In this memoir, Nobel laureate Charles Townes traces his multifaceted career
across decades of ground-breaking research.
Townes was co-inventor of the maser (a forerunner of the laser),
an originator of spectroscopy using microwaves,
and a pioneer in the study of gas clouds in galaxies and around stars.
Here he provides a hands-on description of how working scientists and inventors get their ideas.
He also shows how scientists respond to new ideas and how they approach a variety of issues,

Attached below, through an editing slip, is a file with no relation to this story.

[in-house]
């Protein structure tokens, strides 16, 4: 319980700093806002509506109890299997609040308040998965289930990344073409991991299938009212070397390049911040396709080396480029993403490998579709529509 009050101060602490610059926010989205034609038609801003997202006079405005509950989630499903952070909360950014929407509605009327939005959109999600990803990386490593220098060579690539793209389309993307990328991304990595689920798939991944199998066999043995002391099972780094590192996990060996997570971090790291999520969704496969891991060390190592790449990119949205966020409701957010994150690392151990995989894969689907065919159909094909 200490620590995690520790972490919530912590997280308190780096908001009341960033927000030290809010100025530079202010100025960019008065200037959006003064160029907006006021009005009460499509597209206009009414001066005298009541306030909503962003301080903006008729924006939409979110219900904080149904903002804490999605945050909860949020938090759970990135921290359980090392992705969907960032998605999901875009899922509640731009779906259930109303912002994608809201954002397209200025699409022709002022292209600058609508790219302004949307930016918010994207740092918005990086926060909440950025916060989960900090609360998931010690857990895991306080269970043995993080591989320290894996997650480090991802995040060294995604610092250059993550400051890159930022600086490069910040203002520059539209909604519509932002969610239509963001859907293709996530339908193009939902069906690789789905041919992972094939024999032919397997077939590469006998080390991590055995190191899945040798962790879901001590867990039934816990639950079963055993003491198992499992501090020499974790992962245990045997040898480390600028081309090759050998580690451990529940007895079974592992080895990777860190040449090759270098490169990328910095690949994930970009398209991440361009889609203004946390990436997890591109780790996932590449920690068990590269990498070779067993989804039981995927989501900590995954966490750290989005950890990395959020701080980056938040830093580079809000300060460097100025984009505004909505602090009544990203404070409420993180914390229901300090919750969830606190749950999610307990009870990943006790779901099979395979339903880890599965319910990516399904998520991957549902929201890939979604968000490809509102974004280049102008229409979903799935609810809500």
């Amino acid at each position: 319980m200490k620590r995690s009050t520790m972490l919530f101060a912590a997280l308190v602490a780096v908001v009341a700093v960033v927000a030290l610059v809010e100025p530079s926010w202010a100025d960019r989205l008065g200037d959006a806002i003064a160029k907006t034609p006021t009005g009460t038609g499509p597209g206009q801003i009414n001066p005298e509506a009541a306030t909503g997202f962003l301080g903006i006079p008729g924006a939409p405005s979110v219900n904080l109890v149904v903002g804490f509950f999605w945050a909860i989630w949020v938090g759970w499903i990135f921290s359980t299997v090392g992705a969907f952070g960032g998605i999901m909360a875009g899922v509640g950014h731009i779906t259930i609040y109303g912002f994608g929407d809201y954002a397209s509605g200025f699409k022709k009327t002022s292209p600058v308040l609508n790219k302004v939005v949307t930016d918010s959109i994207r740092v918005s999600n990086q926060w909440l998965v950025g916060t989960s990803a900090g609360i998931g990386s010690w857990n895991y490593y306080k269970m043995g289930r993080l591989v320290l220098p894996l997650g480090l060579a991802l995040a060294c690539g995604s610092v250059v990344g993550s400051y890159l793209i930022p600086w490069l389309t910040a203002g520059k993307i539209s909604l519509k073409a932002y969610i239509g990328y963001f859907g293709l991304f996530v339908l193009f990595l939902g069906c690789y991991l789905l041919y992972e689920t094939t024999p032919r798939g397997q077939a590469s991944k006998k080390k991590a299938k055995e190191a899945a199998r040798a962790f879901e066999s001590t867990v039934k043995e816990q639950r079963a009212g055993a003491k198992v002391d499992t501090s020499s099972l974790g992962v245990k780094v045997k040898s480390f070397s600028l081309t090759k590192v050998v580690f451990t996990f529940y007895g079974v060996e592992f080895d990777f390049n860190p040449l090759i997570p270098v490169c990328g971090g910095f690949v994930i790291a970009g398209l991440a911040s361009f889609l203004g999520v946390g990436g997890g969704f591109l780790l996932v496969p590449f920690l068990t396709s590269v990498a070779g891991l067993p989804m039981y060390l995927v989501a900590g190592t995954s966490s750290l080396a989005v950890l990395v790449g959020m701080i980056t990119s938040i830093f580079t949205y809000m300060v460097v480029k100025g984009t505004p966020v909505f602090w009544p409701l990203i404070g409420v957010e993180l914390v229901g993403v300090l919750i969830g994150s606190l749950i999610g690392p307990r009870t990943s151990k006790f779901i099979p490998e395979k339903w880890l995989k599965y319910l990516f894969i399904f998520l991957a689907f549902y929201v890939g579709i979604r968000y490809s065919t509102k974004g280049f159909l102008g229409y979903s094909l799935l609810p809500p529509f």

from priority and patents to the social and political implications of their work.
In addition, Townes touches on the sociology of science, uncovering some of the traditions and
values that are invisible to an outsider.
This lively memoir, packed with first-hand accounts and historical anecdotes, is an
invaluable resource for anyone interested in the history of science and an inspiring
example for students considering scientific careers.